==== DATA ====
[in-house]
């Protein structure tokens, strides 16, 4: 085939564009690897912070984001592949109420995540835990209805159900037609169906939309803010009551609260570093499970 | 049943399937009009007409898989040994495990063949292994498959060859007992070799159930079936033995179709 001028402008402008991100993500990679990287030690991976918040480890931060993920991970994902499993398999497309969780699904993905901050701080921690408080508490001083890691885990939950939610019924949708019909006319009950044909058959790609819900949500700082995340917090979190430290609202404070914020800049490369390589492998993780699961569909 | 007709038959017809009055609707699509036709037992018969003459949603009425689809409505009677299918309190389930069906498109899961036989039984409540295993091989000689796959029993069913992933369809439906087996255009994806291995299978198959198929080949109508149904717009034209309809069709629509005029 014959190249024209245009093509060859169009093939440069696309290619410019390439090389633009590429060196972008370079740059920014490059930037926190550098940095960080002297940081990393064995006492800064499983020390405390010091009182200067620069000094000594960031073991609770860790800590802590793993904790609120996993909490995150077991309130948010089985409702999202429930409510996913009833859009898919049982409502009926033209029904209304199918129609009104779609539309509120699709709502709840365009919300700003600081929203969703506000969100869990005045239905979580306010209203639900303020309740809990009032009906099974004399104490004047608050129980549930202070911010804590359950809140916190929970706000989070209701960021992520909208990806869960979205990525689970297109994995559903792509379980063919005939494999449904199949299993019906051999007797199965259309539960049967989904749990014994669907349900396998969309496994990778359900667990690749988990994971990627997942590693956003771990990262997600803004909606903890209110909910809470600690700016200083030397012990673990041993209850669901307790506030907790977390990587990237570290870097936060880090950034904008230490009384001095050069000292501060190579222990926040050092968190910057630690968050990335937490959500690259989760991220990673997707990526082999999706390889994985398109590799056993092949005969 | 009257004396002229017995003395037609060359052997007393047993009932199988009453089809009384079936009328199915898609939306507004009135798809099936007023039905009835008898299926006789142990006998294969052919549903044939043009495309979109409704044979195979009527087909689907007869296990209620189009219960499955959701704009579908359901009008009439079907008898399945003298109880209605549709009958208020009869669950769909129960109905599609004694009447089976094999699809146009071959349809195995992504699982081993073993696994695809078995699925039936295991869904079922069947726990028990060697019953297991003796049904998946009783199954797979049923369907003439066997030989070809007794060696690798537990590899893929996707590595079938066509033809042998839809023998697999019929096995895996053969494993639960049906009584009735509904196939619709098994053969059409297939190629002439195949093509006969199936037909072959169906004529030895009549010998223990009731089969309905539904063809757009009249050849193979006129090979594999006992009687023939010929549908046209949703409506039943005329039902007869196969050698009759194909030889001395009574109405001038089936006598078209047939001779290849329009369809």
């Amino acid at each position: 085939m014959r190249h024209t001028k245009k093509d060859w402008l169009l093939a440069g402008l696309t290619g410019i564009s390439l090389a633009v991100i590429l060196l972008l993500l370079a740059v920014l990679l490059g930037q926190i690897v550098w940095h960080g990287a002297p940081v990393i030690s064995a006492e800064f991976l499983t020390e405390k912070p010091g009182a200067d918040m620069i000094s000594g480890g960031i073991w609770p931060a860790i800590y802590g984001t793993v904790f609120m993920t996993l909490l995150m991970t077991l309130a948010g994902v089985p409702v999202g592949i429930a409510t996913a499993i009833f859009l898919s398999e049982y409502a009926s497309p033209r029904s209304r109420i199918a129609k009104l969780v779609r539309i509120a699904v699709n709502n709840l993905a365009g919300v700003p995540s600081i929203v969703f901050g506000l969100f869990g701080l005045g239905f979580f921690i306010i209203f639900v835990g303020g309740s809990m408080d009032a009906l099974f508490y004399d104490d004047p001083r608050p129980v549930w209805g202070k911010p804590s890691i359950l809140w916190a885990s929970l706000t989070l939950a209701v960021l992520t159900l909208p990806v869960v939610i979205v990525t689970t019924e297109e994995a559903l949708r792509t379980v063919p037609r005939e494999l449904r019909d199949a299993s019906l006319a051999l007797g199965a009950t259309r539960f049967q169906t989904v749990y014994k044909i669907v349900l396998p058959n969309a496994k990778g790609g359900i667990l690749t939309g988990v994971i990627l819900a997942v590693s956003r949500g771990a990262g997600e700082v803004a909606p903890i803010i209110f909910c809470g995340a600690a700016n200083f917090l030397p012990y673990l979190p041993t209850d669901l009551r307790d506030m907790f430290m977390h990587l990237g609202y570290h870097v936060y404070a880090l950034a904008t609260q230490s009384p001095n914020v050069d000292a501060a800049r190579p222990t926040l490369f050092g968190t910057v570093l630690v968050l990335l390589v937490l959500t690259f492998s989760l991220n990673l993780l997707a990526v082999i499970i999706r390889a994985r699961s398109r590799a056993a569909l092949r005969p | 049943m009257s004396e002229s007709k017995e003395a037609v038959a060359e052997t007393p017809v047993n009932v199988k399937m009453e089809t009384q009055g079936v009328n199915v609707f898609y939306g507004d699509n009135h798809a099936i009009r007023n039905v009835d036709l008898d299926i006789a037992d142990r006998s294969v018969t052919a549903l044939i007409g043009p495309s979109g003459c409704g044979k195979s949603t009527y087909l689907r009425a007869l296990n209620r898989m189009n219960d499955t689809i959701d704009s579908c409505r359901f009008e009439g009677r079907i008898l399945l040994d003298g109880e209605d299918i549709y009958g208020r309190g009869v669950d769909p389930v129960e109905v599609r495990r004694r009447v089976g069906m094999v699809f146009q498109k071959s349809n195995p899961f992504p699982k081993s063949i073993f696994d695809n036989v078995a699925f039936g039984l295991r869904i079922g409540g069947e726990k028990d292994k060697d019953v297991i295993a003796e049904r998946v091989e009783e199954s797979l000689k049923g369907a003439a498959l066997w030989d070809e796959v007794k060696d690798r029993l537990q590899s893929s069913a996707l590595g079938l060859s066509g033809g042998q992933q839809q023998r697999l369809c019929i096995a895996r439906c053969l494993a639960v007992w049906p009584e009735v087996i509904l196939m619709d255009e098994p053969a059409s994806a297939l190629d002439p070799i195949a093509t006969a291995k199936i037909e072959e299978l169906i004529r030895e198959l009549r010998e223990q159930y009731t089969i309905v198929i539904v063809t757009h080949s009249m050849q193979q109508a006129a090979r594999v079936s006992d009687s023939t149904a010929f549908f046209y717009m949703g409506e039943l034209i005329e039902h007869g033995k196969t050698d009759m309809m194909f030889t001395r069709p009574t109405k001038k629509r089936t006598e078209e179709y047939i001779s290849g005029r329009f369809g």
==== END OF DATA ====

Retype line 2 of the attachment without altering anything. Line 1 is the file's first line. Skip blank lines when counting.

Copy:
């Protein structure tokens, strides 16, 4: 085939564009690897912070984001592949109420995540835990209805159900037609169906939309803010009551609260570093499970 | 049943399937009009007409898989040994495990063949292994498959060859007992070799159930079936033995179709 001028402008402008991100993500990679990287030690991976918040480890931060993920991970994902499993398999497309969780699904993905901050701080921690408080508490001083890691885990939950939610019924949708019909006319009950044909058959790609819900949500700082995340917090979190430290609202404070914020800049490369390589492998993780699961569909 | 007709038959017809009055609707699509036709037992018969003459949603009425689809409505009677299918309190389930069906498109899961036989039984409540295993091989000689796959029993069913992933369809439906087996255009994806291995299978198959198929080949109508149904717009034209309809069709629509005029 014959190249024209245009093509060859169009093939440069696309290619410019390439090389633009590429060196972008370079740059920014490059930037926190550098940095960080002297940081990393064995006492800064499983020390405390010091009182200067620069000094000594960031073991609770860790800590802590793993904790609120996993909490995150077991309130948010089985409702999202429930409510996913009833859009898919049982409502009926033209029904209304199918129609009104779609539309509120699709709502709840365009919300700003600081929203969703506000969100869990005045239905979580306010209203639900303020309740809990009032009906099974004399104490004047608050129980549930202070911010804590359950809140916190929970706000989070209701960021992520909208990806869960979205990525689970297109994995559903792509379980063919005939494999449904199949299993019906051999007797199965259309539960049967989904749990014994669907349900396998969309496994990778359900667990690749988990994971990627997942590693956003771990990262997600803004909606903890209110909910809470600690700016200083030397012990673990041993209850669901307790506030907790977390990587990237570290870097936060880090950034904008230490009384001095050069000292501060190579222990926040050092968190910057630690968050990335937490959500690259989760991220990673997707990526082999999706390889994985398109590799056993092949005969 | 009257004396002229017995003395037609060359052997007393047993009932199988009453089809009384079936009328199915898609939306507004009135798809099936007023039905009835008898299926006789142990006998294969052919549903044939043009495309979109409704044979195979009527087909689907007869296990209620189009219960499955959701704009579908359901009008009439079907008898399945003298109880209605549709009958208020009869669950769909129960109905599609004694009447089976094999699809146009071959349809195995992504699982081993073993696994695809078995699925039936295991869904079922069947726990028990060697019953297991003796049904998946009783199954797979049923369907003439066997030989070809007794060696690798537990590899893929996707590595079938066509033809042998839809023998697999019929096995895996053969494993639960049906009584009735509904196939619709098994053969059409297939190629002439195949093509006969199936037909072959169906004529030895009549010998223990009731089969309905539904063809757009009249050849193979006129090979594999006992009687023939010929549908046209949703409506039943005329039902007869196969050698009759194909030889001395009574109405001038089936006598078209047939001779290849329009369809």